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The Thermoheliodome is an experimental pavilion that explores cooling without air conditioning. The two research aims were to explore the use of indirect evaporative cooling and the geometric reflection of radiant cooling. For evaporative cooling we utilize a cooling tower outside of the pavilion to indirectly supply water chilled near the wet-bulb temperature. The radiant cooling system is made up of 55 coaxial chilled pipes each located in the central axis of cones with reflective surfaces that spectrally reflect the surface of the pipes and expand their radiant view factor to the occupants inside the pavilion. The specific geometry was digitally fabricated using an industrial robot and hot-wire foam cutter. The mean radiant temperature (MRT) was shown to be significantly decreased using thermal imaging cameras and with a novel scanning MRT sensor. The radiant cooling delivered from the fluid is maximized by reflection and concentration of heat emitted by occupants on the pipes, while the convective cooling of the air is minimized because only the small pipes are cooled and the reflecting surfaces are not, so the convective heat transfer surface area is small. Under typical indoor conditions the ratio of radiant to convective cooling is slightly greater than one, and for warm daytime conditions it was greater than 10 inside the pavilion. Occupant surveys found that although the air temperature was not modified, they felt that inside the space there is a cooling sensation (p ≤0.01). The day of the survey they felt on average 3 ° C cooler.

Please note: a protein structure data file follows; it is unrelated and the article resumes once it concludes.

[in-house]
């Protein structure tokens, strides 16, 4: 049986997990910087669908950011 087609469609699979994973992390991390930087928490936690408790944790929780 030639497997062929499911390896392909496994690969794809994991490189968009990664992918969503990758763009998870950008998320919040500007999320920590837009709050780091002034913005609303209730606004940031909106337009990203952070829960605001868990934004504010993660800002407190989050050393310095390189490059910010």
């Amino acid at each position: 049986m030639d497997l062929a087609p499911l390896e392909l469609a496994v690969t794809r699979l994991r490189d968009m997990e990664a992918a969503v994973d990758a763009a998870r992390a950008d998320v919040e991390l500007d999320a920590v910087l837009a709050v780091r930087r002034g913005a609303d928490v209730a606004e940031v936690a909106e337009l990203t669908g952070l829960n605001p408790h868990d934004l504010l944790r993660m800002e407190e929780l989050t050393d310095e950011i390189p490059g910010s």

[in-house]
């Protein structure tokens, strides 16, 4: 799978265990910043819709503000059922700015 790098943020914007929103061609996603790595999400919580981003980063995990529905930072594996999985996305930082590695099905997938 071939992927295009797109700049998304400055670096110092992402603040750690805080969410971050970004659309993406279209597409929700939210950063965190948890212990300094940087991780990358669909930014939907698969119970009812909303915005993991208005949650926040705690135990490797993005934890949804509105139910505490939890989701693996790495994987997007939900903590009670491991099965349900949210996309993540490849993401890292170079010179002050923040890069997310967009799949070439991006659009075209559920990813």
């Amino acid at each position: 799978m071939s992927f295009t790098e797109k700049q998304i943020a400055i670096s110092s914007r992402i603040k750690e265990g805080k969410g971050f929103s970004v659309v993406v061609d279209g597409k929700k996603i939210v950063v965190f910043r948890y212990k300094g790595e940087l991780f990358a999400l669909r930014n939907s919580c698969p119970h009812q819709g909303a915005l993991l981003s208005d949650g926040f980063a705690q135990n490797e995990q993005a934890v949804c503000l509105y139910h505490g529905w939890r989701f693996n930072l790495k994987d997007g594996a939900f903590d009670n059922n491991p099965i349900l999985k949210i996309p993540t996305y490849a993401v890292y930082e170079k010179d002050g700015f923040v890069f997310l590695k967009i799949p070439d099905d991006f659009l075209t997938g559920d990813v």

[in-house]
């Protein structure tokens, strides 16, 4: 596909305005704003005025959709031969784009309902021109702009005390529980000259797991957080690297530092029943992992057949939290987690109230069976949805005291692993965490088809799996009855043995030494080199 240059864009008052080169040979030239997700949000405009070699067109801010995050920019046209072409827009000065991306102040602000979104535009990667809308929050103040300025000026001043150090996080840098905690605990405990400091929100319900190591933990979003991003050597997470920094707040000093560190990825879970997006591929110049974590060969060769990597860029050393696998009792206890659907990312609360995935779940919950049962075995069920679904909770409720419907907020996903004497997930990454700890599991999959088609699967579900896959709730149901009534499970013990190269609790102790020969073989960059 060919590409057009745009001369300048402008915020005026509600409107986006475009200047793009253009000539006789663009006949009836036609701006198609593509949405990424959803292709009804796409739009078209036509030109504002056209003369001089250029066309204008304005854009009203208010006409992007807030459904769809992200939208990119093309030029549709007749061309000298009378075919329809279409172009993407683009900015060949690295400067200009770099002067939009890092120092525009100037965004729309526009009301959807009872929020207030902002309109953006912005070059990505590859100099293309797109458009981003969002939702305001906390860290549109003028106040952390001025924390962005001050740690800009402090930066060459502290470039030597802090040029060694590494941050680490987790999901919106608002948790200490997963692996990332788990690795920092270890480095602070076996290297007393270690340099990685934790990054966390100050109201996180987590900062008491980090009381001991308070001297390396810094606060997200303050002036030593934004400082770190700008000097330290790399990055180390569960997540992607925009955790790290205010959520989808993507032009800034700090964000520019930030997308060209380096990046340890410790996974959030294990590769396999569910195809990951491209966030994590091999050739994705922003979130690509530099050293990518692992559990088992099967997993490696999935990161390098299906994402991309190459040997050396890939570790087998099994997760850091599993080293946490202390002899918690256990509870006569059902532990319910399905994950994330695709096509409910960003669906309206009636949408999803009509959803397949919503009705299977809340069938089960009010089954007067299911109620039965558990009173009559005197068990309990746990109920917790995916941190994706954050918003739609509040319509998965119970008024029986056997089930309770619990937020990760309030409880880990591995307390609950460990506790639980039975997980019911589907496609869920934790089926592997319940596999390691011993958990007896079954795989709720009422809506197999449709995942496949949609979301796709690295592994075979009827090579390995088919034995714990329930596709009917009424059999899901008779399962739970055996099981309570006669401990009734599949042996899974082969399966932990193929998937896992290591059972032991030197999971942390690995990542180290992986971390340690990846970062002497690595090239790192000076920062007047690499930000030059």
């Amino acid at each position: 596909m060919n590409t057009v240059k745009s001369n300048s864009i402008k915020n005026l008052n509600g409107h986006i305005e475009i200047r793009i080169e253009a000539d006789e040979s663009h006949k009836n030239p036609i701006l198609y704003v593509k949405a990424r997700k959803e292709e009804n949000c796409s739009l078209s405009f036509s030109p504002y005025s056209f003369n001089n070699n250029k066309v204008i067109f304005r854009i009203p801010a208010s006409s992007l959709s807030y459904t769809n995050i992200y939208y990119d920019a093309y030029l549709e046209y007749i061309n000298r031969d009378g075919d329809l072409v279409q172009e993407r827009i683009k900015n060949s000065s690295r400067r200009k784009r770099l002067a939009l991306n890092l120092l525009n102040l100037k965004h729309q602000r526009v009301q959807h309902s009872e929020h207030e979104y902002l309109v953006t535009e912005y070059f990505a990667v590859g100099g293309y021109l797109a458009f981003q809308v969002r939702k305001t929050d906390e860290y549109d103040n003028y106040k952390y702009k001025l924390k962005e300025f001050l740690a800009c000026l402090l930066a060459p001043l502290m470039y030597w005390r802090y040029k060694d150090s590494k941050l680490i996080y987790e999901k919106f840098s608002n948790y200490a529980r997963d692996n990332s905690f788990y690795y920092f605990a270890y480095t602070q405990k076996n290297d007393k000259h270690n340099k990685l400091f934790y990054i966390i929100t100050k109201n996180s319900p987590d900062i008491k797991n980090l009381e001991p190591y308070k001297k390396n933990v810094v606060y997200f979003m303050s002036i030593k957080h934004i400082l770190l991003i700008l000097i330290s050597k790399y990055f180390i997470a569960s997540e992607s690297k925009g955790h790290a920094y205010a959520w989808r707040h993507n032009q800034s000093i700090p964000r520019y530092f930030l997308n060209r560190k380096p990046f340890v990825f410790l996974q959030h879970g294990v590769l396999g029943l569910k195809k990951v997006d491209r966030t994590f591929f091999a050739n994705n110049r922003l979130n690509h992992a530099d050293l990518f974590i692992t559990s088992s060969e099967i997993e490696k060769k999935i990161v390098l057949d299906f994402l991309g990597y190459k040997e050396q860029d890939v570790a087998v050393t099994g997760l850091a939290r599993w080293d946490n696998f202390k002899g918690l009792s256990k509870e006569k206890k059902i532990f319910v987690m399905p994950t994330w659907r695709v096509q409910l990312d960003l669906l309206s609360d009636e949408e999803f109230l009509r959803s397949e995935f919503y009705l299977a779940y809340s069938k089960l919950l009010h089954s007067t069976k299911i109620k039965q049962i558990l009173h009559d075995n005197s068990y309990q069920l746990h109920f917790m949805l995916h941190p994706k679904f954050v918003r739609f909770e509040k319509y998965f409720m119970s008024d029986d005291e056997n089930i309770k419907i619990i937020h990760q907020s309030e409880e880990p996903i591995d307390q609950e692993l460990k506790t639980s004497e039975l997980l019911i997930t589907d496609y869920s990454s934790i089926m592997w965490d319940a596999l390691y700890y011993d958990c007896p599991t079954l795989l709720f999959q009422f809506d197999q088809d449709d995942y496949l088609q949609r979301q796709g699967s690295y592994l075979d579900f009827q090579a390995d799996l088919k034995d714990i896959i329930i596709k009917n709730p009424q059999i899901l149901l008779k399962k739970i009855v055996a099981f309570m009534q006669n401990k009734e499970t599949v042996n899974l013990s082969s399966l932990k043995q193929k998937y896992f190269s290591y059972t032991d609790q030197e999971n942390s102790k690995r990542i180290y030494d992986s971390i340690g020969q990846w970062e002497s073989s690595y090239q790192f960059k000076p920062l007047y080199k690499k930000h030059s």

... Line C is which shows the upper limit of M-Cycle evaporative cooling, but also the risk of condensation with conventional radiant cooling panels. Reproduced with permission from [23]. ...
... Additionally, it is assumed that . Reproduced from [23]. ...
... Additionally, it is assumed that . Reproduced from[23]. ...
... To show the condition of the air at any time needed a system that is integrated between the data acquisition device and data display. This research designs and develops applications that are ready to display data and psychrometric charts that can later be integrated with hardware equipped with sensors through an interface [10][11][12][13]. Psychrometric applications are designed using the JavaScript programming language, so they can be opened using any web browser. ...